Thursday, October 10, 2013

Drawing a Line

In over five years of teaching, I can count on one hand the times I sent a student to the office. I typically like to deal with problems in my own classroom. The office is the final resort after lots of other strategies.

I sent one girl to the office for biting another student. She was an 8th grader. My response was, "I never thought I'd have to deal with students biting each other in junior high school." Turns out I was wrong. Most junoir high kids are like elementary kids; they're just bigger and can be a little mouthier.

If a student is over-the-top disrespectful, I'll send them out in the hall to cool off and then have a long talk with them before I notify their parents later the same day. I had to throw a girl out of my class the second day of school during my first year of teaching. She was arguing with me in front of the whole class, being totally disrespectful so I threw her out. It was a rude shock to be spoken to like that. And the thought did cross my mind that i don't get paid near enough . . .  We had trouble with that girl all year long. She was suspended over and over again for various reasons. And she was finally expelled the last week of school.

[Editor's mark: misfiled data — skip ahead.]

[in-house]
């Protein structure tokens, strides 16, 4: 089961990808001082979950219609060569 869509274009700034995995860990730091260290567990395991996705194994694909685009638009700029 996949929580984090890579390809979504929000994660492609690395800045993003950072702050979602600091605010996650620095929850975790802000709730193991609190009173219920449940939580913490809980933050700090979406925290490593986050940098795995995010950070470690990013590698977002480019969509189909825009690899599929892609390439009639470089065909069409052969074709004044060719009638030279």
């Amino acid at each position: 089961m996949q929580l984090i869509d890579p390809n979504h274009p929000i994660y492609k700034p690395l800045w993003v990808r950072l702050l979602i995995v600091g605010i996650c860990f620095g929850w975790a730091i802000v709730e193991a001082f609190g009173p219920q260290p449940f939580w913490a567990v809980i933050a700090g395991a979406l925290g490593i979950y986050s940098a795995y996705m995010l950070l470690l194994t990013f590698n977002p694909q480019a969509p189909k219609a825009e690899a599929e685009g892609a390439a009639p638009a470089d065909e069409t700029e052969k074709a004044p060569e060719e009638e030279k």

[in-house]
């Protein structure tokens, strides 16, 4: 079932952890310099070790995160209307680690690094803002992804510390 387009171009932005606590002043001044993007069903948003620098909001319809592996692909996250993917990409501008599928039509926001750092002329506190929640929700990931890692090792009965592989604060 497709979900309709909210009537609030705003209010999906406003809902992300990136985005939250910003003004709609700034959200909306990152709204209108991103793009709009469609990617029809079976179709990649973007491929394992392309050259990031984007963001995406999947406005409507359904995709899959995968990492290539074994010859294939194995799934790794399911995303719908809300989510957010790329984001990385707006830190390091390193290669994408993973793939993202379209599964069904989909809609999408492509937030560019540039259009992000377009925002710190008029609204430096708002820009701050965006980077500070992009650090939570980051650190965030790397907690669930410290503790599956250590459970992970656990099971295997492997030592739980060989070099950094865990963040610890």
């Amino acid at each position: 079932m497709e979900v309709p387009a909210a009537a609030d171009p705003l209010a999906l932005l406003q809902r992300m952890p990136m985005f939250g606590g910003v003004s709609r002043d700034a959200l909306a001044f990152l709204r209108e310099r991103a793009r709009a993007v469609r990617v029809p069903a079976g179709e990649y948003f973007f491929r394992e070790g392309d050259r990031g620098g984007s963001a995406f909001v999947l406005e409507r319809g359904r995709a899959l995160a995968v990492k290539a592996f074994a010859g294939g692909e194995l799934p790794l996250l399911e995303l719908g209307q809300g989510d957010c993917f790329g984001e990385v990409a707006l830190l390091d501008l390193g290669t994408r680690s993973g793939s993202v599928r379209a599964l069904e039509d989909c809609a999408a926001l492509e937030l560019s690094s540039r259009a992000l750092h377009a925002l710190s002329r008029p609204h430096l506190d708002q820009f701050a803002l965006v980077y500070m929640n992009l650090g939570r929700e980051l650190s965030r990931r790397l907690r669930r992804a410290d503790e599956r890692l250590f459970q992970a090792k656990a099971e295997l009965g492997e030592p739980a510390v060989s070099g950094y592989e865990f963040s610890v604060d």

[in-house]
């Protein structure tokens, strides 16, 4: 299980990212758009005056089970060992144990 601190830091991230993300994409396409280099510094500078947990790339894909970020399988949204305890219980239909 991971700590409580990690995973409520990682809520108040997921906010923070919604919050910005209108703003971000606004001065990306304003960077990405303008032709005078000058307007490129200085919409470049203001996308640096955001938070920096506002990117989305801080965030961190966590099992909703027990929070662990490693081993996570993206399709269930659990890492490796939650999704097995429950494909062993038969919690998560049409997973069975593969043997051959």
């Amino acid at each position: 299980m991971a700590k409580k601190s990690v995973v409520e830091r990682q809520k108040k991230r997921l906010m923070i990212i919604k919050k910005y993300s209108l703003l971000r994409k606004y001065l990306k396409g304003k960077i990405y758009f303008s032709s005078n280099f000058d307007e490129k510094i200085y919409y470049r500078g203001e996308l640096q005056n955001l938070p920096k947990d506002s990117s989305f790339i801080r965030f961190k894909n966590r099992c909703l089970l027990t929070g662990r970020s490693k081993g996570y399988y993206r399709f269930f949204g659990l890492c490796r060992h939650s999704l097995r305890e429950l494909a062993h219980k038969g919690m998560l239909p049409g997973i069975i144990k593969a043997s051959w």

This year, I had to kick a kid out of my class during the first week of school. He was totally out of control, disrespectful, so I asked him to leave. I talked at him for quite awhile out in the hall. He wouldn't make eye contact or respond to me at all. I thought I was going to have a very long year with this kid. But I have been pleasantly surprised. The kid has totally shaped up, gotten in control of himself and is polite and respectful. There are occasions when he bursts out loudly about something, but never any disrespect. Never anything like that first week when I threw him out.

So sometimes, throwing a kid out once, drawing a line in the sand is all it takes to get them to come around. But no two kids are alike, just like no two days are the same while your teaching. There are no proven formulas on what will make a student behave and what won't.

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